The City is in the process of developing regulations for short-term rentals (STRs), a booked stay of 29 consecutive nights or fewer. For many years, STRs have been a popular lodging choice for travelers in Europe and certain high volume tourist destinations in the United States. With the advent of technology-based online platforms that facilitate the marketing and booking of STRs, this market has rapidly expanded across the globe. According to Airbnb, one of the leaders in the home sharing industry, roughly 47,000 people stayed with Airbnb hosts during the summer of 2010. By the summer of 2015, that number had increased to nearly 17 million total guests. Airbnb currently touts more than three million listings in 65,000 cities across 191 countries. HomeAway, another home sharing company that includes VRBO (Vacation Rentals by Owner) and others, offers more than two million listings in 190 countries.
On March 28, Host Compliance, a company that monitors short-term rental listings for communities, identified 299 unique rental listings in Bellingham on over 60 websites (e.g. Airbnb, VRBO, HomeAway, TripAdvisor, etc.). To date, the city hasn't established "vacation rental"
or "short-term rental" as a defined term in the Bellingham Municipal Code (BMC). As such, short-term rentals are currently unregulated and many of these 299 short-term rentals are operating illegally. To operate legally under today's regulations, a short-term rental would need to meet the definition of a hotel, motel, bed and breakfast facility, or another applicable use in the BMC, and obtain a land use permit, if needed. The BMC defines a bed and breakfast facility as "... a single-family residence with not more than two rooms let as transient housing. For the purpose of this section, a transient shall be defined as a person who stays for a period not to exceed two weeks. Accommodations many include limited food service for guests." Bed and breakfast facilities in residential single and residential multi (duplex and multi) designations are allowed with a conditional use permit and must meet special requirements such as no change in the outside appearance of the building or premises and compliance with local fire codes and guidelines. The city is proposing to replace the regulations for bed and breakfast facilities with the short-term rental ordinance.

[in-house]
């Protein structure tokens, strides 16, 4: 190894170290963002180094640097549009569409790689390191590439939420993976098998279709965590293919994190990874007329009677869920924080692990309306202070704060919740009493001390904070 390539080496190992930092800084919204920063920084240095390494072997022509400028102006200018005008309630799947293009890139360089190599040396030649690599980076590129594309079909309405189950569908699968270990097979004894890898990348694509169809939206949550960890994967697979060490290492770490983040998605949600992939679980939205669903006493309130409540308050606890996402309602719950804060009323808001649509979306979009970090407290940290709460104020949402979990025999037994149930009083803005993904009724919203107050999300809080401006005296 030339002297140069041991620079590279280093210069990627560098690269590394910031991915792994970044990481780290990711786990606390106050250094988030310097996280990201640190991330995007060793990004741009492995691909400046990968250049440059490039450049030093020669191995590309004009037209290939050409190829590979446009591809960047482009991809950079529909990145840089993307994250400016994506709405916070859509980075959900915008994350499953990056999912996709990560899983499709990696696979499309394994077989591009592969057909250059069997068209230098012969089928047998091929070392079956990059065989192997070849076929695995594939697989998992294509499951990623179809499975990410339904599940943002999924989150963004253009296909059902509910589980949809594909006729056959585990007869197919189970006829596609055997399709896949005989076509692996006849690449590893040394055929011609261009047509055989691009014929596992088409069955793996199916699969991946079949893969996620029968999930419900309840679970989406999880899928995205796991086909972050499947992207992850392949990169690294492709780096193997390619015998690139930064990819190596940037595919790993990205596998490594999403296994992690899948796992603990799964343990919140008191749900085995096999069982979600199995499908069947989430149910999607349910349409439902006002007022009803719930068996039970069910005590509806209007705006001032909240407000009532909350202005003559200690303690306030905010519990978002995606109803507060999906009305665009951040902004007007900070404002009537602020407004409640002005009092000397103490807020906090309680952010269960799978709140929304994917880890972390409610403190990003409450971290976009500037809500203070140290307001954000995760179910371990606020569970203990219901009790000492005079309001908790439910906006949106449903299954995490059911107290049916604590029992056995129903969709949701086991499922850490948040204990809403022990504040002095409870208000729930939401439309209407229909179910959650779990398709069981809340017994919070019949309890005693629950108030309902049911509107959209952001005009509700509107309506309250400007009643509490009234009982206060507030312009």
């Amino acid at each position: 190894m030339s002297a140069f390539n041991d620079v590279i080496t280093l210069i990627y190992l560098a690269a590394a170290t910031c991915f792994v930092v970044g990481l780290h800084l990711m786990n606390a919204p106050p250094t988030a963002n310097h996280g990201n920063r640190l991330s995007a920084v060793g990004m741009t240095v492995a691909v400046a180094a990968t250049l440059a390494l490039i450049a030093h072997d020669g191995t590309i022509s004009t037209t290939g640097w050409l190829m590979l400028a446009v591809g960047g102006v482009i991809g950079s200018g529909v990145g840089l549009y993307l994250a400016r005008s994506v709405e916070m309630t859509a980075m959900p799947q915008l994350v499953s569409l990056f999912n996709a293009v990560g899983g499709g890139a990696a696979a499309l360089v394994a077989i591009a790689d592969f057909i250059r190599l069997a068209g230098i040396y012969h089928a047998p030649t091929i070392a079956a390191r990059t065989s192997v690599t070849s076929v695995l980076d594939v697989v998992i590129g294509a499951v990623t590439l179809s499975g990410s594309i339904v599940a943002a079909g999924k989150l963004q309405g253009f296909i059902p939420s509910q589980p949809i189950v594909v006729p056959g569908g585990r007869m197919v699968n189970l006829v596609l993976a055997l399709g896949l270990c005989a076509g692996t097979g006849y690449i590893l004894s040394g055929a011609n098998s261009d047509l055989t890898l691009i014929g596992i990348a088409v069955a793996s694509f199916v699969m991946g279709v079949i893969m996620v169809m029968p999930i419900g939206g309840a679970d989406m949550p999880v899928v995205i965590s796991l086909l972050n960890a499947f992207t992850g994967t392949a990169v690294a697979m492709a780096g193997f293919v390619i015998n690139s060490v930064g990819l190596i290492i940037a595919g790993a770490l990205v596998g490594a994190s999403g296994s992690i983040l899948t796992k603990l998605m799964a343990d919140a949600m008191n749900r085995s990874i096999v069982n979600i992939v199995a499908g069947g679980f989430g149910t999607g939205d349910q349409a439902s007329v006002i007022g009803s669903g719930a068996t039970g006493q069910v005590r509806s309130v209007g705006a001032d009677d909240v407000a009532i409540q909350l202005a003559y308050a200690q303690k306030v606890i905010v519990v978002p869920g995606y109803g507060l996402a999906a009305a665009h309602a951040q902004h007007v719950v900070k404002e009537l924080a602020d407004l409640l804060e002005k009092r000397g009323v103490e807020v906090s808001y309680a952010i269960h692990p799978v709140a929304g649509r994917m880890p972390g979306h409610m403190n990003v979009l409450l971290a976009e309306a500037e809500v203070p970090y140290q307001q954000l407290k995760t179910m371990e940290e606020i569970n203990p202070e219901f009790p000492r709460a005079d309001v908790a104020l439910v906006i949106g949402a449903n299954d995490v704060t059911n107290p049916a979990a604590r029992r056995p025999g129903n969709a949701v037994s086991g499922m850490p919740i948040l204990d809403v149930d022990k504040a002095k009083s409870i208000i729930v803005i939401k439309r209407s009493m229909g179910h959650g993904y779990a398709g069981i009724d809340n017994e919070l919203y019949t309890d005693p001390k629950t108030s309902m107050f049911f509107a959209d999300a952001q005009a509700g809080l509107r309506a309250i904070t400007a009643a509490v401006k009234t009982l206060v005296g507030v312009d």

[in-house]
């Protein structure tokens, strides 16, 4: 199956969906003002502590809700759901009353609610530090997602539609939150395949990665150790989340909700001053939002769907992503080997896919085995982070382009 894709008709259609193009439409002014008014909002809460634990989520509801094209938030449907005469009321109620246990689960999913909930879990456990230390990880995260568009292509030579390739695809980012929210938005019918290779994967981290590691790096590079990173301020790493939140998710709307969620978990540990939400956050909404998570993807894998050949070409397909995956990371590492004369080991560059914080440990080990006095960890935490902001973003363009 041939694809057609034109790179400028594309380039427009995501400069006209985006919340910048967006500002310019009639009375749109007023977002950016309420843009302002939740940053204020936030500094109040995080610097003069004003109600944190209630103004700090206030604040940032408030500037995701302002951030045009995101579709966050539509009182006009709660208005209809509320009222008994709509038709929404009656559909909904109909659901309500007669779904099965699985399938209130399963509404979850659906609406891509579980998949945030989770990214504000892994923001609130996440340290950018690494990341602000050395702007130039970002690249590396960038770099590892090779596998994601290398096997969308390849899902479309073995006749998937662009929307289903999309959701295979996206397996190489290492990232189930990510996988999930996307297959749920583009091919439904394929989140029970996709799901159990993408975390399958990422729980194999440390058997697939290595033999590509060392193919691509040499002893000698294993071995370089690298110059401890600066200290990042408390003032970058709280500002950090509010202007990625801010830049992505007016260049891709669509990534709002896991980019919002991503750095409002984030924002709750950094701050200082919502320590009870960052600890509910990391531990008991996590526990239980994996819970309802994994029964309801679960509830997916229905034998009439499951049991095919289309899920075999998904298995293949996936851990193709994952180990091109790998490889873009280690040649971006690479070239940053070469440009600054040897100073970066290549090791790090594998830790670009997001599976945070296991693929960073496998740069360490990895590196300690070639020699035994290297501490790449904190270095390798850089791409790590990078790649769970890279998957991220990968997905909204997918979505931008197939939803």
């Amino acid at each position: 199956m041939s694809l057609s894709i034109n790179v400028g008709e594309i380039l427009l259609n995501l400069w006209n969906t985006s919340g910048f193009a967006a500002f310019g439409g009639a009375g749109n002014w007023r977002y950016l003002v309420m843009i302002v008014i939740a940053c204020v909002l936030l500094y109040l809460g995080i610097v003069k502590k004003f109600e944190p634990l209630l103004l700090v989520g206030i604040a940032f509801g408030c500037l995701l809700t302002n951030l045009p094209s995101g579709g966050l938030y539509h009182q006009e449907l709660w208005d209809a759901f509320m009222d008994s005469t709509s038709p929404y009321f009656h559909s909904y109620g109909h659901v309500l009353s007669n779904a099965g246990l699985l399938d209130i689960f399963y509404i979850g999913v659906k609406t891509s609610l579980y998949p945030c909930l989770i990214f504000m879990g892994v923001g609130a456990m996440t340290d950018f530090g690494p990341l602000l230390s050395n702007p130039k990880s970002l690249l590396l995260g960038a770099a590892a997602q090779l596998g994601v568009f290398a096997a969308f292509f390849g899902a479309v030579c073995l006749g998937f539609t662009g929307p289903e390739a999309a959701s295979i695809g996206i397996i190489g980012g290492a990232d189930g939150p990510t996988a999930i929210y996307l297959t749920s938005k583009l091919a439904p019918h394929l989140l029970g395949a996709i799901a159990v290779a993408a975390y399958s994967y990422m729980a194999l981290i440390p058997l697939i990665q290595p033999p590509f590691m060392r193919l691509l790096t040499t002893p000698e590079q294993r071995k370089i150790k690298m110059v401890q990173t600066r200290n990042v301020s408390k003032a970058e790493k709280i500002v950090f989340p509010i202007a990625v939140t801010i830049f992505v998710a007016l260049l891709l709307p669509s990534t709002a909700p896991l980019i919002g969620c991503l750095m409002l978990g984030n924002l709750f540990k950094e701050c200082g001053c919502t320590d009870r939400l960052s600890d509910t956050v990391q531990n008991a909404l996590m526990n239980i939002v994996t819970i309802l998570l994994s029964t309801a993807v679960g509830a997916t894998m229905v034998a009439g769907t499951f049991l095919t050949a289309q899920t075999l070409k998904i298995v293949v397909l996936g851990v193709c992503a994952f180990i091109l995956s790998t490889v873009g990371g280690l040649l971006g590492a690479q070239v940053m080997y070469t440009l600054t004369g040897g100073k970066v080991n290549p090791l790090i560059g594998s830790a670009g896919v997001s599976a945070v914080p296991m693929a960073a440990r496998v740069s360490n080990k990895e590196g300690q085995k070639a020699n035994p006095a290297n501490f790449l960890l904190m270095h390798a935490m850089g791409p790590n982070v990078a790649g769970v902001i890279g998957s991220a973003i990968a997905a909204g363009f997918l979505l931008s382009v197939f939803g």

The following program goals will guide the discussion on STR regulations:
- Balance the economic opportunity created by STRs with the need to maintain the City's housing supply and
- Protect the rights and safety of owners, guests and neighbors.
City Council Meetings
The City Council public hearing on the draft short-term rental ordinance is scheduled for June 18.
Planning Commission Meetings
Click on the meeting dates below to search in the City Council / Planning Commission meeting calendar for meeting materials associated with each meeting. The March 1, 2018 meeting packet includes the draft ordinance.
On March 22, 2018, the Planning Commission voted 5-2 to forward a recommendation of approval to the City Council on the draft short-term rental ordinance, which will include minor modifications discussed at the meeting. The updated draft ordinance will be posted soon.
The Planning Commission held meetings on the following dates:
The public is invited to submit comments throughout the legislative process. Written comments may be submitted to: Planning and Community Development Department, Attn: Lisa Pool - 210 Lottie St. Bellingham, WA 98225 or via email at
Frequently asked questions about the draft short-term rental ordinance (March 2018): FAQ Sheet (updated 3/28)
Overview of Planning Commission's Recommended Approach for STR's in Residential Areas (March 2018, pdf)
Municipal Research Services Center article (November 2017):
12 Examples of Short-term Vacation Rental Regulations
Municipal Research Services Center article (February 2016):
Local Government Catching Up with Airbnb and Other Short-Term Transient Rental Businesses